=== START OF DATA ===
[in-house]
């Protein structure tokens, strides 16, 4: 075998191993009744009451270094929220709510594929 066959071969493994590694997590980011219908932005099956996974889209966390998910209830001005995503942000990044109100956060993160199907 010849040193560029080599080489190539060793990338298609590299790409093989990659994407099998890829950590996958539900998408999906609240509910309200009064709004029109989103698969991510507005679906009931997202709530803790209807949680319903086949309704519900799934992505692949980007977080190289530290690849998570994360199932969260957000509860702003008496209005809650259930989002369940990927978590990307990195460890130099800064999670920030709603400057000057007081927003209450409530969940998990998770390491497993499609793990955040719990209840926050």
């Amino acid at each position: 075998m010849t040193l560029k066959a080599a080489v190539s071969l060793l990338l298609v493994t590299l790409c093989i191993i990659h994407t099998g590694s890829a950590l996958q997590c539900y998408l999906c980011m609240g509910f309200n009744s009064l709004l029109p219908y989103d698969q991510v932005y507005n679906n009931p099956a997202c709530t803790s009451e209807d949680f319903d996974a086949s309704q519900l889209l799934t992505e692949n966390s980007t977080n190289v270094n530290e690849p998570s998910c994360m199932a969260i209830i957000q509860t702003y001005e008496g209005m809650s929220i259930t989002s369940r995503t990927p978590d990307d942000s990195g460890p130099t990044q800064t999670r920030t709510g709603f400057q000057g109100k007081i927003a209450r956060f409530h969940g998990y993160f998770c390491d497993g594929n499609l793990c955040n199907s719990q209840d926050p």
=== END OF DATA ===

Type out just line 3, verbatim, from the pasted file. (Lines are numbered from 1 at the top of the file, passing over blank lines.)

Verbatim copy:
């Amino acid at each position: 075998m010849t040193l560029k066959a080599a080489v190539s071969l060793l990338l298609v493994t590299l790409c093989i191993i990659h994407t099998g590694s890829a950590l996958q997590c539900y998408l999906c980011m609240g509910f309200n009744s009064l709004l029109p219908y989103d698969q991510v932005y507005n679906n009931p099956a997202c709530t803790s009451e209807d949680f319903d996974a086949s309704q519900l889209l799934t992505e692949n966390s980007t977080n190289v270094n530290e690849p998570s998910c994360m199932a969260i209830i957000q509860t702003y001005e008496g209005m809650s929220i259930t989002s369940r995503t990927p978590d990307d942000s990195g460890p130099t990044q800064t999670r920030t709510g709603f400057q000057g109100k007081i927003a209450r956060f409530h969940g998990y993160f998770c390491d497993g594929n499609l793990c955040n199907s719990q209840d926050p």